South-based Indian Bank, regarded as one of the better performing public sector banks, reported a nasty rise in its bad loans for the fourth quarter, shaking the confidence of investors and driving the stock down a massive 8%.

The lender reported a 59% fall in net profit to Rs132 crore, missing consensus estimates by a mile.

A Bloomberg survey of analysts had pegged profit at Rs290 crore. The obvious culprit was higher provisions towards toxic assets which rose 68% from a year ago to Rs1,546 crore.

The provisioning pain was somewhat expected, as the Reserve Bank of India had put an end to all forbearance schemes that allowed banks to classify a restructured loan as standard.

The Chennai-based Indian Bank had to provide Rs368.79 crore because of the end of forbearance. It had to provide another Rs54 crore towards accounts referred under the Insolvency and Bankruptcy Code.

With this provisioning hit and bad loan accretion, it is back to square one for Indian Bank, after consistently improving for the past three quarters on asset quality. No wonder investors punished the stock after having driven it up roughly 35% during the first nine months of fiscal year 2018 (FY18) in response to its performance.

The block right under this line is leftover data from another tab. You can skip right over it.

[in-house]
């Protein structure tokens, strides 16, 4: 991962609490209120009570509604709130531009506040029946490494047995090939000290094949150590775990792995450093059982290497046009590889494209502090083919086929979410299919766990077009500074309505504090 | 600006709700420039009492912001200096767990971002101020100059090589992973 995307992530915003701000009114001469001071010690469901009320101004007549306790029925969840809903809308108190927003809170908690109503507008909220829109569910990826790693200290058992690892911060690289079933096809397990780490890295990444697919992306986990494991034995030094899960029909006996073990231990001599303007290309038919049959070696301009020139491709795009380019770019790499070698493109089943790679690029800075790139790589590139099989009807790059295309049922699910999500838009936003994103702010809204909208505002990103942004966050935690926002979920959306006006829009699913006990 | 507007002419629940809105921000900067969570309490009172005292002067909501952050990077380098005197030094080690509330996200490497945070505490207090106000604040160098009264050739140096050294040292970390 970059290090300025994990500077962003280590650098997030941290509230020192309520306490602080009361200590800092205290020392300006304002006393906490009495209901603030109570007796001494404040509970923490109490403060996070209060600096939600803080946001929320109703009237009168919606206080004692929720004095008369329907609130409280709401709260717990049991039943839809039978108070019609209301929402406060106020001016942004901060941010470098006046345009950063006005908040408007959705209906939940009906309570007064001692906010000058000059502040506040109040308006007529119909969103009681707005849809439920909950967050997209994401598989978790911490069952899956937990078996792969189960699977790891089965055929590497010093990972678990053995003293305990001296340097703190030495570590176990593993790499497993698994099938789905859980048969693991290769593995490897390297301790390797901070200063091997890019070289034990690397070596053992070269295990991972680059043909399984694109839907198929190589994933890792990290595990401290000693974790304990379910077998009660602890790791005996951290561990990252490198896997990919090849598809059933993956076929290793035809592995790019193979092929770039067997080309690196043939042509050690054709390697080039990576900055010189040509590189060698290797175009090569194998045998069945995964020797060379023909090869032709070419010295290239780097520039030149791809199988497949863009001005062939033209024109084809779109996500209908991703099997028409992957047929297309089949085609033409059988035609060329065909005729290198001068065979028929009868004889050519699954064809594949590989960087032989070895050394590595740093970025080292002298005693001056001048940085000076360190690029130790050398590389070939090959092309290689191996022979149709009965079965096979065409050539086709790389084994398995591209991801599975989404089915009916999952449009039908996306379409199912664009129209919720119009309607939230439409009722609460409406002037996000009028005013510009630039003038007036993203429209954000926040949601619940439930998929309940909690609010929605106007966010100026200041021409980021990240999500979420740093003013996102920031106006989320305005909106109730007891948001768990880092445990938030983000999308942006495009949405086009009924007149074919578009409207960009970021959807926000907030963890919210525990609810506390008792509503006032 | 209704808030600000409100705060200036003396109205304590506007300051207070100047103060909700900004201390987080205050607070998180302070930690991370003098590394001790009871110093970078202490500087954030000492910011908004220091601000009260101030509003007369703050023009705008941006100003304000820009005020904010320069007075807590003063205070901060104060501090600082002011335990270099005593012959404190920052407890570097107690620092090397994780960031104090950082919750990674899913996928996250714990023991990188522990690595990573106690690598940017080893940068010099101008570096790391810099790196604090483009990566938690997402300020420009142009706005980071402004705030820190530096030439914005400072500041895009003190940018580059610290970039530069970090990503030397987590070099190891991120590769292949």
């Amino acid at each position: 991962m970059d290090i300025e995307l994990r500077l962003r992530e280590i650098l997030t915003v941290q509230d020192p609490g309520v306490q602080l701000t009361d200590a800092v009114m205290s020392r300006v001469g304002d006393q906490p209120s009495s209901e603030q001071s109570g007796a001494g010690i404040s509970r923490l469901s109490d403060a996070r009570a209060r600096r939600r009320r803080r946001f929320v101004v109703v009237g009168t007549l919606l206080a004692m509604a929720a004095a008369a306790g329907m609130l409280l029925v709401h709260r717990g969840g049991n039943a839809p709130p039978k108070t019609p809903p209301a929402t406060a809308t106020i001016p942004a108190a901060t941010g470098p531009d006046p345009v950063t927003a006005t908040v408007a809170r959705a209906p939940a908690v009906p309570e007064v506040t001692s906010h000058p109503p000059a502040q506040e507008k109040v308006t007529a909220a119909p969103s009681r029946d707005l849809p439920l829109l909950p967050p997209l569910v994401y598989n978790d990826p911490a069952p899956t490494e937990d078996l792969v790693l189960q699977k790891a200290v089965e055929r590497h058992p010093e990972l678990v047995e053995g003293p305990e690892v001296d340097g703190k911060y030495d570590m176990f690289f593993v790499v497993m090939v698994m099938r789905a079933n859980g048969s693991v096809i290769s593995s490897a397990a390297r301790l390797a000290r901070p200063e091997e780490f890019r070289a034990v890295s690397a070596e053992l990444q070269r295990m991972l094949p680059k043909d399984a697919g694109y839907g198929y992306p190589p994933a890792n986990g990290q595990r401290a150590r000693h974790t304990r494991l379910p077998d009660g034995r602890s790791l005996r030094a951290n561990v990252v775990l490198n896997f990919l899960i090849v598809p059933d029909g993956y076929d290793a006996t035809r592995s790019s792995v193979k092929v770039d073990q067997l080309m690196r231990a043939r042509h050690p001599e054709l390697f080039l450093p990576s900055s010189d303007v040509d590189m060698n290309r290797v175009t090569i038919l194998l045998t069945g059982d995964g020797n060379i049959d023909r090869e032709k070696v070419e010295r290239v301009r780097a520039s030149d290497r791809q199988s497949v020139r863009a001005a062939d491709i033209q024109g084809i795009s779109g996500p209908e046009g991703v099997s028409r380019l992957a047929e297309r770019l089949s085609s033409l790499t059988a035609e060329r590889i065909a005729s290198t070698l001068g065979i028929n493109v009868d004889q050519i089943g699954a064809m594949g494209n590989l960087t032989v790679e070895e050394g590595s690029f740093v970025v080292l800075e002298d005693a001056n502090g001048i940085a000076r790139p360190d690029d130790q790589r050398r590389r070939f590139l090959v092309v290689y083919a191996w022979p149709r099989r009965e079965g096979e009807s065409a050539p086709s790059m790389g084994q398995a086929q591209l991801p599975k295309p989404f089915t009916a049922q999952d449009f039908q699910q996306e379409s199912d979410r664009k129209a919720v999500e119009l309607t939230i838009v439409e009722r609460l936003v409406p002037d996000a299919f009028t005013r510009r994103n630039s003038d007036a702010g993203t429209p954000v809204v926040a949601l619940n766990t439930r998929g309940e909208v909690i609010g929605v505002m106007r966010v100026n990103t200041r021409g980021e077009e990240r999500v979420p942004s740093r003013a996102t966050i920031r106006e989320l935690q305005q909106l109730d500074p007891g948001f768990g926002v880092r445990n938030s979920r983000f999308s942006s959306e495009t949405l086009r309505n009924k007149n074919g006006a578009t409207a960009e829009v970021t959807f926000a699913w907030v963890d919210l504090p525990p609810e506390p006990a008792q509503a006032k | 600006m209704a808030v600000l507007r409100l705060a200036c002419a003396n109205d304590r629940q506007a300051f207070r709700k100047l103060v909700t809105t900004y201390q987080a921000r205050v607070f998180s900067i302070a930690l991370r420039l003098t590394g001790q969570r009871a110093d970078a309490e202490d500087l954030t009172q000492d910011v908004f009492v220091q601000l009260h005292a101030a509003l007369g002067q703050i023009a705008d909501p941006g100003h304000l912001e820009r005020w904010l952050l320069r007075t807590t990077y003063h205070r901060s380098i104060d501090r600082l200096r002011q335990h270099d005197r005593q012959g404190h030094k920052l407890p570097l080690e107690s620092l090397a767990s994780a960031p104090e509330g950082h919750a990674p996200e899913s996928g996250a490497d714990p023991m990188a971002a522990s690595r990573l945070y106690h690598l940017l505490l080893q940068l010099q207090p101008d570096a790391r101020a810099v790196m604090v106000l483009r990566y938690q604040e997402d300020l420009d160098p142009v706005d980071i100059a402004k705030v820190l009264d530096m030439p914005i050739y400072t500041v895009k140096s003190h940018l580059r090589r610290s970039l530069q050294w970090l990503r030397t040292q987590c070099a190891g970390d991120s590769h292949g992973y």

But there are some positives to look forward to.

The core operating performance of the bank offers some cheer as net interest income grew at a robust 18.25%, while operating profit rose 8.75%. Loan growth at 24% led by loans to small businesses was also a positive metric.

The thrust of the government in financing the micro, small and medium enterprises is likely to rub off on lenders like Indian Bank in the coming quarters.

Moreover, the bank has learnt its lesson and ramped up provisioning over the year. Its provision coverage ratio has improved to 64% from about 56% a year back. Therefore, net non-performing assets ratio is down sharply from a year ago.

Indian Bank’s stock trades at a discount to its estimated book value for FY19 and most analysts still have a buy rating on it.

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